Zhang added that South Koreans still disagree on the legacy of their past military rulers, partly because what he calls “fake news” about the Gwangju crackdown was fueled by Jun Jun’s refusal to fully acknowledge what happened.

“My only reaction to the news of his death was’Wow, he is finally gone.'” SeoulByun pointed out that people still have a lot of “angry” about “what he did and refused to apologize.”

Although he sought reconciliation with North Korea during his tenure in power, his rule was also undermined by deadly North Korean attacks.

In 1983, the North Korean commando detonated a bomb during a visit to Myanmar, targeting the entire army. All were nearly injured in the attack, resulting in 21 deaths, including several South Korean government ministers. In 1987, North Korean agents bombed a South Korean passenger plane, killing all 115 people on board.

Domestically, public anger at his dictatorship led to a massive street protest in 1987, forcing Quan Jun to accept the amendment of the constitution to introduce direct presidential elections, which was considered South KoreaTransition to democracy

Ruling party candidate Roh Moo-hyun won the fierce competition in December 1987, mainly due to the split between the liberal opposition candidate Kim Dae-jung and his main rival, Kim Yong-sam.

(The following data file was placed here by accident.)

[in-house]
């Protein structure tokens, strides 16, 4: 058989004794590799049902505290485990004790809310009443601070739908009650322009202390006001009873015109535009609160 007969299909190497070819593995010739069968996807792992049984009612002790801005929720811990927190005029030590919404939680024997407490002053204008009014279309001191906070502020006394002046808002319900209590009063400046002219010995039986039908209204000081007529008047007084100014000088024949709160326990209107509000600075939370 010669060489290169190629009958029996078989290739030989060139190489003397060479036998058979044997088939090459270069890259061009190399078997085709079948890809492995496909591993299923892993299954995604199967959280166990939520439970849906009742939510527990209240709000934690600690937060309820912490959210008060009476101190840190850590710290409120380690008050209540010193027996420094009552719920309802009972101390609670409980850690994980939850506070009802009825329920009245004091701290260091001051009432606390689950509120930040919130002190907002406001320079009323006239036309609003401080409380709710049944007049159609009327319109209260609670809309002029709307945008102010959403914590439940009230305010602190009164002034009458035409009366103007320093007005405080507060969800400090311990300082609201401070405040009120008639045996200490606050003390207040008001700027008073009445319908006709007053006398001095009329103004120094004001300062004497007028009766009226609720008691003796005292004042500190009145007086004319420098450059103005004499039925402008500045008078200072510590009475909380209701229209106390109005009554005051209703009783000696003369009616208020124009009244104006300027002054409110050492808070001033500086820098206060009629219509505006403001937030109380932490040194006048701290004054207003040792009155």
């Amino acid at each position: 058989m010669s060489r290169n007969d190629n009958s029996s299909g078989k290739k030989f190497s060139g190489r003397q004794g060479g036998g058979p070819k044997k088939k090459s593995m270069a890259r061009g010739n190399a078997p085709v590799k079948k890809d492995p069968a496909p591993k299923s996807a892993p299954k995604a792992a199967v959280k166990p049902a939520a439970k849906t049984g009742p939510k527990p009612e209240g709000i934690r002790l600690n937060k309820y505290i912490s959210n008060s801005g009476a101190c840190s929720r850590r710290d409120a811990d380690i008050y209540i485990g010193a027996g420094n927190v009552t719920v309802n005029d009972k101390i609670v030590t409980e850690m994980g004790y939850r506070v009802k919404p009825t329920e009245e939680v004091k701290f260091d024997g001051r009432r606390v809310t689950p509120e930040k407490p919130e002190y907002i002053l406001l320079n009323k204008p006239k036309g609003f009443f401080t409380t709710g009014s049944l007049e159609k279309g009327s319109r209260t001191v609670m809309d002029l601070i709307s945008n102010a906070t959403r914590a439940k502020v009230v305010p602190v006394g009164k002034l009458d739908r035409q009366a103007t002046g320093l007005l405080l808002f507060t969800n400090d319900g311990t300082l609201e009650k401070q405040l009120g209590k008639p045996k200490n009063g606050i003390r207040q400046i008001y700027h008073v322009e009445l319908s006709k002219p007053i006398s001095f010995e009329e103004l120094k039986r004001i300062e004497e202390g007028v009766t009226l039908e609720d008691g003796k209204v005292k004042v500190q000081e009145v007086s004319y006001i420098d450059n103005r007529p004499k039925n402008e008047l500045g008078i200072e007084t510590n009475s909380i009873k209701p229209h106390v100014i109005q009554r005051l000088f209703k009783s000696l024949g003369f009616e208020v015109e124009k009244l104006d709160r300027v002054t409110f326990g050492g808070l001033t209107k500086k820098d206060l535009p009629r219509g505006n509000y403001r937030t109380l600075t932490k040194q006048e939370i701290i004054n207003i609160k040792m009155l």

During Roh Moo-hyun’s presidency, in the face of large-scale public criticism, he took refuge in a Buddhist temple for two years. After Roh Moo-hyun stepped down in 1993, Kim Yong-sam became president. As part of the reform movement, Jeon and Roh were on trial. The two former presidents were convicted of treason and treason and corruption due to the coup and the repression in Gwangju. Chun was sentenced to death and Roh was sentenced to 22 1/2 years in prison.

At the request of then President Kim Dae-jung, Kim Young-sam finally pardoned the two former presidents at the end of 1997. Kim Dae-jung sought greater national reconciliation to revive the economy that was hit by the Asian foreign exchange crisis.

When Roh Moo-hyun passed away on October 26, the public rarely expressed sympathy for him. Famous people paid tribute to the former leader, and the government held a public funeral for him.

Although Roh Moo-hyun never directly apologized for the crackdown, his son went to the Gwangju cemetery many times to mourn the victims and apologized on behalf of his father who was bedridden 10 years before his death.

Presidential spokesperson Park Gyeong-mi expressed condolences to Jun Jun’s family, but added that it was regrettable that the former leader failed to apologize for the Gwangju incident before his death. She said that the Blue House does not intend to send funeral flowers or any official representatives to show respect.

Gwangju’s ruling party member Cho Oseop told reporters on Tuesday that “all should cooperate with the efforts to investigate the truth, express remorse and apologize, not only to the citizens of Gwangju, but to all of us.” “I mean, think about all the bad things he did.”

___

Associated Press writer Kim Dong Hyung contributed to this report.

Copyright © 2021 The Washington Times, LLC.



Source link

Leave a Reply

Your email address will not be published. Required fields are marked *